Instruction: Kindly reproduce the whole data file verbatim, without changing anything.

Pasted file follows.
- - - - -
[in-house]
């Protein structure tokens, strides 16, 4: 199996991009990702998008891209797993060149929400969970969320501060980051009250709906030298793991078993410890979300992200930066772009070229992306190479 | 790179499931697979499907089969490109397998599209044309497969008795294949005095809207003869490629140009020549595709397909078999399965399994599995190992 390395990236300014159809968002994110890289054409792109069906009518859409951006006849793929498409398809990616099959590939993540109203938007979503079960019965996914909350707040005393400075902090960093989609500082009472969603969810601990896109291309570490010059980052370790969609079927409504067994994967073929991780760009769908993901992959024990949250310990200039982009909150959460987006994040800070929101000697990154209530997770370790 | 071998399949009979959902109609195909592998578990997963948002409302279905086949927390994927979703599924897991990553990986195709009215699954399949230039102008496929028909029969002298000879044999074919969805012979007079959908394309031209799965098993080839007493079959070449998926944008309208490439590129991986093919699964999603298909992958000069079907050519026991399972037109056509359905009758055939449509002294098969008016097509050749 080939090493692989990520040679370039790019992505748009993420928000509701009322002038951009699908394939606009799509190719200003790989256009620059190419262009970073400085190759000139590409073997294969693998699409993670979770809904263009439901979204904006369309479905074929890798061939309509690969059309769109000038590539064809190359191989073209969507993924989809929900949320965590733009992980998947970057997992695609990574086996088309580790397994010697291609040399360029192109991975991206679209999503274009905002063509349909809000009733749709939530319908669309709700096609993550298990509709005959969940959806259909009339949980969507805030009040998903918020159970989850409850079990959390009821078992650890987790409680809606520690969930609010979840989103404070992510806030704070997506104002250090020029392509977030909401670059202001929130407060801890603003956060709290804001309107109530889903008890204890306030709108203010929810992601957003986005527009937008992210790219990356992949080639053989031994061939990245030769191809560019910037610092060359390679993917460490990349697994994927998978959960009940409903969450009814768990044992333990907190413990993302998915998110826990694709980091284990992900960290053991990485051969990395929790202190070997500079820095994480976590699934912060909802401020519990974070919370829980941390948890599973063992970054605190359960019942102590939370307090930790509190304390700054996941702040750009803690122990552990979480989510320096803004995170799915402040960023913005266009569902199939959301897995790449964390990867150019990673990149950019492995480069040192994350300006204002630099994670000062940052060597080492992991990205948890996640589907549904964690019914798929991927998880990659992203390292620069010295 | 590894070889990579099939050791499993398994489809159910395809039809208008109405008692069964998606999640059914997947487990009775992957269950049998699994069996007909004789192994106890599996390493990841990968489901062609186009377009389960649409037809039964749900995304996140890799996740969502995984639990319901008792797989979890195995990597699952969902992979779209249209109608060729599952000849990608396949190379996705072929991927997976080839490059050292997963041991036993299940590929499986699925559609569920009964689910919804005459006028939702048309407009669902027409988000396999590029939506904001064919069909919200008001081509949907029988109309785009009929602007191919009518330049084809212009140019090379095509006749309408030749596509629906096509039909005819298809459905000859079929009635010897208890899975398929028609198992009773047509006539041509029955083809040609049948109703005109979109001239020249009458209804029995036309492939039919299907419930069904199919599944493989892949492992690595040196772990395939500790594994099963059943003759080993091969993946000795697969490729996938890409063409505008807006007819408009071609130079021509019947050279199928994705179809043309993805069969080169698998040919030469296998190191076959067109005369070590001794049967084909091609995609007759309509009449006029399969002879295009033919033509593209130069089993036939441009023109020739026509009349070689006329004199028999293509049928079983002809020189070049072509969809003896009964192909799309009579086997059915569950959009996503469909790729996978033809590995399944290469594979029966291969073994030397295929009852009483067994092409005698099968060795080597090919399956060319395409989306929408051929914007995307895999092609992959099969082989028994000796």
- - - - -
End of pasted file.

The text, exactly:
[in-house]
């Protein structure tokens, strides 16, 4: 199996991009990702998008891209797993060149929400969970969320501060980051009250709906030298793991078993410890979300992200930066772009070229992306190479 | 790179499931697979499907089969490109397998599209044309497969008795294949005095809207003869490629140009020549595709397909078999399965399994599995190992 390395990236300014159809968002994110890289054409792109069906009518859409951006006849793929498409398809990616099959590939993540109203938007979503079960019965996914909350707040005393400075902090960093989609500082009472969603969810601990896109291309570490010059980052370790969609079927409504067994994967073929991780760009769908993901992959024990949250310990200039982009909150959460987006994040800070929101000697990154209530997770370790 | 071998399949009979959902109609195909592998578990997963948002409302279905086949927390994927979703599924897991990553990986195709009215699954399949230039102008496929028909029969002298000879044999074919969805012979007079959908394309031209799965098993080839007493079959070449998926944008309208490439590129991986093919699964999603298909992958000069079907050519026991399972037109056509359905009758055939449509002294098969008016097509050749 080939090493692989990520040679370039790019992505748009993420928000509701009322002038951009699908394939606009799509190719200003790989256009620059190419262009970073400085190759000139590409073997294969693998699409993670979770809904263009439901979204904006369309479905074929890798061939309509690969059309769109000038590539064809190359191989073209969507993924989809929900949320965590733009992980998947970057997992695609990574086996088309580790397994010697291609040399360029192109991975991206679209999503274009905002063509349909809000009733749709939530319908669309709700096609993550298990509709005959969940959806259909009339949980969507805030009040998903918020159970989850409850079990959390009821078992650890987790409680809606520690969930609010979840989103404070992510806030704070997506104002250090020029392509977030909401670059202001929130407060801890603003956060709290804001309107109530889903008890204890306030709108203010929810992601957003986005527009937008992210790219990356992949080639053989031994061939990245030769191809560019910037610092060359390679993917460490990349697994994927998978959960009940409903969450009814768990044992333990907190413990993302998915998110826990694709980091284990992900960290053991990485051969990395929790202190070997500079820095994480976590699934912060909802401020519990974070919370829980941390948890599973063992970054605190359960019942102590939370307090930790509190304390700054996941702040750009803690122990552990979480989510320096803004995170799915402040960023913005266009569902199939959301897995790449964390990867150019990673990149950019492995480069040192994350300006204002630099994670000062940052060597080492992991990205948890996640589907549904964690019914798929991927998880990659992203390292620069010295 | 590894070889990579099939050791499993398994489809159910395809039809208008109405008692069964998606999640059914997947487990009775992957269950049998699994069996007909004789192994106890599996390493990841990968489901062609186009377009389960649409037809039964749900995304996140890799996740969502995984639990319901008792797989979890195995990597699952969902992979779209249209109608060729599952000849990608396949190379996705072929991927997976080839490059050292997963041991036993299940590929499986699925559609569920009964689910919804005459006028939702048309407009669902027409988000396999590029939506904001064919069909919200008001081509949907029988109309785009009929602007191919009518330049084809212009140019090379095509006749309408030749596509629906096509039909005819298809459905000859079929009635010897208890899975398929028609198992009773047509006539041509029955083809040609049948109703005109979109001239020249009458209804029995036309492939039919299907419930069904199919599944493989892949492992690595040196772990395939500790594994099963059943003759080993091969993946000795697969490729996938890409063409505008807006007819408009071609130079021509019947050279199928994705179809043309993805069969080169698998040919030469296998190191076959067109005369070590001794049967084909091609995609007759309509009449006029399969002879295009033919033509593209130069089993036939441009023109020739026509009349070689006329004199028999293509049928079983002809020189070049072509969809003896009964192909799309009579086997059915569950959009996503469909790729996978033809590995399944290469594979029966291969073994030397295929009852009483067994092409005698099968060795080597090919399956060319395409989306929408051929914007995307895999092609992959099969082989028994000796």